July 2015; Public Citizen
The fifth anniversary of the Dodd-Frank legislation to rein in the out-of-control financial sector that brought this nation to the brink of economic collapse has sparked commentary from the defenders of Wall Street, but supporters of stronger controls are also writing about Dodd-Frank and hoping that more can be accomplished.
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Public Citizen’s new report, “Dodd Frank Is Five (and still not allowed out of the house),” says “this law remains largely incomplete—either yet un-codified into specific rules, enforcement dates set into the future, or rules not fully advantaged.”
“Dodd Frank Is Five” contains a very useful summary of the status of the key provisions of the legislation. The report instructively demonstrates something very important to nonprofit advocates, that passing legislation is only one step in the policy process. The promulgation of regulations and the government’s ability to implement are key to translating the promise of legislation into reality. As seen by Public Citizen, the promise of Dodd-Frank is yet to be realized.
- Volcker Rule: Section 619 of the legislation is supposed to shut down banks engaging in “proprietary trading”—that is, stopping banks from “attempt(ing) to gain a profit the way speculators do, through the frequent purchase and sale of a security.” The originator of the rule, Paul Volcker, had argued that banks should be making profits from making loans with the money they get from depositors, not from using depositors’ money to gamble in the markets. But the banks are circumventing the Volcker Rule by engaging in what they call “market making,” purchasing and selling securities that are allowable because they “are in service of their customers.” Regulators haven’t quite figured out the metrics to distinguish proprietary trading from market making, and the banks have done so much market-making that it seems like they’ve simply changed their terminology, not their behavior. A favorite tool of the banks for circumventing the rule? No surprise, hedge funds.
- Lincoln Amendment: Blanche Lincoln got Section 716 into Dodd-Frank aimed at stopping financial firms from engaging in exotic investments—derivative contracts or “swaps”—with federally insured banks. Speculators like derivatives because the transaction costs are small, and during the financial crisis, excessive speculation in derivatives was widespread. According to the report, “Not only did much of this serve no economic utility, it exacerbated risk.” However, Public Citizen observers that “four and a half years after passage of Dodd Frank, the regulators had taken no steps to implement” the regulation that requires that swaps contracts must be executed in separately capitalized affiliates and “pushed out” of the banks. In fact, Congress attempted to repeal the Lincoln Amendment in 2014, and later Citigroup lobbyists and personal lobbying by JPMorgan’s Jamie Dimon almost got the “swaps push out” repeal included in a spending bill. It’s still there, due to the intervention of Senator Elizabeth Warren, but still unimplemented.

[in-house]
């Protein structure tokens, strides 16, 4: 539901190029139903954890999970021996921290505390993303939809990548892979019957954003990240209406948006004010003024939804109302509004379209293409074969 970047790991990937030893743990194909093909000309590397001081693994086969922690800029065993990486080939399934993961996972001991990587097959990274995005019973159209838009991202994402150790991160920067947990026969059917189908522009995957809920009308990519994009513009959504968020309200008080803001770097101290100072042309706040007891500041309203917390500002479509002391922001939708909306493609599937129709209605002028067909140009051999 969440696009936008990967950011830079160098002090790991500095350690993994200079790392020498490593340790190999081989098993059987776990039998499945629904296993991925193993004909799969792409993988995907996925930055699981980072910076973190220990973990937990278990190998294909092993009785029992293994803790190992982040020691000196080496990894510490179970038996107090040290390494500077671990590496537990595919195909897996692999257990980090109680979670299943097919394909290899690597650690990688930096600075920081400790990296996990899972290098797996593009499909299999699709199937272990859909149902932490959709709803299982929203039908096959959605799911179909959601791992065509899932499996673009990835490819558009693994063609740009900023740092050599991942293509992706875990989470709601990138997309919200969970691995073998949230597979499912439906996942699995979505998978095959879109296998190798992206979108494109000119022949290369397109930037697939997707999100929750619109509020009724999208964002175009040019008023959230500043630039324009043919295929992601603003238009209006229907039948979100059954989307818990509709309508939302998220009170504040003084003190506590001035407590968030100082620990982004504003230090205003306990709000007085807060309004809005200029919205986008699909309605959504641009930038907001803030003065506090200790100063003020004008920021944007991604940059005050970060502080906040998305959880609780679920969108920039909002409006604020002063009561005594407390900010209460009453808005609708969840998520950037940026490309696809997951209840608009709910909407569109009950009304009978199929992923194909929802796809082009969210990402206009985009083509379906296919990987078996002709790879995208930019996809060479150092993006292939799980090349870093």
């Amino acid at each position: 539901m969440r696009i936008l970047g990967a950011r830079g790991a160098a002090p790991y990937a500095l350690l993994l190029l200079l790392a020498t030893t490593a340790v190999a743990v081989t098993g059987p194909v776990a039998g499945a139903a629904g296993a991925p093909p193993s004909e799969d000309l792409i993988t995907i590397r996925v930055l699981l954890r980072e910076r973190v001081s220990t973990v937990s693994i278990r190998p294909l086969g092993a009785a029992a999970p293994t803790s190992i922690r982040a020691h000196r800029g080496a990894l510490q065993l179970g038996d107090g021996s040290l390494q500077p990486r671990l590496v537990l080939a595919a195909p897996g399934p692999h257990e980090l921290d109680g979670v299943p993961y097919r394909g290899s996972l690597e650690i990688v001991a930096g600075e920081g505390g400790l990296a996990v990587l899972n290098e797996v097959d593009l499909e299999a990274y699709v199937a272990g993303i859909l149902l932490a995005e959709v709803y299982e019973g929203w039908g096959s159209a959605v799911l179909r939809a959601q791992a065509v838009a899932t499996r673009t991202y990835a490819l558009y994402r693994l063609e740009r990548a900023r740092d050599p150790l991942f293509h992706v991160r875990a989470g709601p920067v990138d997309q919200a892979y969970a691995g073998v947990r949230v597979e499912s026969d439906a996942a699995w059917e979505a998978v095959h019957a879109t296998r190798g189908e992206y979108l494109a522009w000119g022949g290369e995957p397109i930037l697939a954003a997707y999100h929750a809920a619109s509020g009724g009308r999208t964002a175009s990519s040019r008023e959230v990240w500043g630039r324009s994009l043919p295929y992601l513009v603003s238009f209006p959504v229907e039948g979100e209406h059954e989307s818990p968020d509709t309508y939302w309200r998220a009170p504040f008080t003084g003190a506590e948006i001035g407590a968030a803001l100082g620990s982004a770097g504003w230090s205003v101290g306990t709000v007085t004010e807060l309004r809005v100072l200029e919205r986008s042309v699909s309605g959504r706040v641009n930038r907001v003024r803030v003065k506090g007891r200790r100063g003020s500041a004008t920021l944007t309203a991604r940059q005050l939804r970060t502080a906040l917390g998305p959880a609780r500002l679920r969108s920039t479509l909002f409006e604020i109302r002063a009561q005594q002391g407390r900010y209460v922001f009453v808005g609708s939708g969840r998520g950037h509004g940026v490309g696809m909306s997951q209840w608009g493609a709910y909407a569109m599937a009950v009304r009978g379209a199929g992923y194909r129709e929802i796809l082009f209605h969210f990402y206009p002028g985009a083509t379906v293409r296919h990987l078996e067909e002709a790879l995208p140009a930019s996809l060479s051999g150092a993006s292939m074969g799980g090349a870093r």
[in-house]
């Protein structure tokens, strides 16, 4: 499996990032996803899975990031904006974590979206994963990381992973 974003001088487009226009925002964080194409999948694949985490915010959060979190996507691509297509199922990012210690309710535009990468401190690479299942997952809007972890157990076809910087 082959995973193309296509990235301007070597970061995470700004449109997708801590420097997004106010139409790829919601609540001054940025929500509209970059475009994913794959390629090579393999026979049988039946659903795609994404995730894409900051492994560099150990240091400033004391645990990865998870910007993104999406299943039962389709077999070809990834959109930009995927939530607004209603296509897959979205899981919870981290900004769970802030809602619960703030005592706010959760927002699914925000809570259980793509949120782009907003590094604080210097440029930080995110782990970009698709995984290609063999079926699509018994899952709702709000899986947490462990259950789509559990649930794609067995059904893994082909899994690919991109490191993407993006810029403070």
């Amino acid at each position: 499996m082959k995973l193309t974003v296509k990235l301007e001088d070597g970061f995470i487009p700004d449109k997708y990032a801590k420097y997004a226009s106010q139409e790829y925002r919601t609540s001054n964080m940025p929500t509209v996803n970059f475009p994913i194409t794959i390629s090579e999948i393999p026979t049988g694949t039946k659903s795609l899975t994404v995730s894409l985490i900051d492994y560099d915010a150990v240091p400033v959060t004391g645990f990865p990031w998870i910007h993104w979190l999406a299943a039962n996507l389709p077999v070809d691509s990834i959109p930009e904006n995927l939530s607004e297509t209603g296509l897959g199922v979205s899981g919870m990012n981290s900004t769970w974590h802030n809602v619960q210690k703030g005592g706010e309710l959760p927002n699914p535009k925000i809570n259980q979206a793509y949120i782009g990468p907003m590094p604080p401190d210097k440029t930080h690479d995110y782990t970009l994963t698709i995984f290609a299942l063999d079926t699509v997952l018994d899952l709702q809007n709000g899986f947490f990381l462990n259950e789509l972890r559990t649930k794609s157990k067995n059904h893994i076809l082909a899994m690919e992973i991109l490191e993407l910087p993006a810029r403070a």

- Living Wills: Remember the notion of some banks being “too big to fail”? In Section 165, Dodd-Frank required banks to have a credible plan for resolution should they become bankrupt, meaning having a plan for dissolving once their liabilities were greater than their assets. Obviously, the Lehman Brothers collapse and the bailouts of other failing banks precipitated this requirement in the legislation. According to Public Citizen, the major banks have failed to submit credible plans. JPMorgan has submitted a plan, but its plan is 200,000 pages long—yes, that’s the number in the Public Citizen report—which suggests that regulators would be hard pressed to read it, much less figure out whether the plan is credible or not. Bank of America has announced that it would not be able to submit a plan until 2017. It seems like the regulators haven’t figured out how to get the banks to file credible “living wills” that regulators might be able to read and understand.
- Banker Pay: Public Citizen notes that the executives of failed Wall Street firms such as Bear Stearns and Lehman Brothers took home millions in salary while their companies collapsed and repaid none of it to the American taxpayer. The report also points out that 1,500 employees of JPMorgan and 1,000 employees of Goldman Sachs have annual pay of $1 million or more. Because many observers believed that Wall Street salaries with “inappropriate risk” incentives encouraged banks to make unduly risky investments, Section 956 of Dodd-Frank gave regulators the authority to restrict how bank compensation packages might build in such incentives in executives’ compensation. Although the law called for regulations to be promulgated by 2011, it still hasn’t happened. According to Public Citizen, the banks have flooded Capitol Hill with lobbyists arguing against restrictions on executives’ compensation and have been helped by lack of action by the Securities and Exchange Commission, which is supposed to be part of the rule-making on bankers’ pay.
This report is a prime example of the important public policy functions of nonprofit advocacy organizations. Public Citizen has given us a very useful treatise on the shortcomings in the implementation of Dodd-Frank to date, spurred by bank lobbyists and undoubtedly helped along by the Obama Administration’s coterie of bankers and bank lawyers populating agencies such as the Department of Treasury (Jack Lew, who used to be at Citi) and the SEC (Mary Jo White, who was a Wall Street defender at Debevoise & Plimpton). Dodd-Frank is five years old, but some elements of its implementation are yet to be born, and it will be up to nonprofit advocates to ensure that Dodd-Frank reaches six with some ability to rein in a re-empowered Wall Street.—Rick Cohen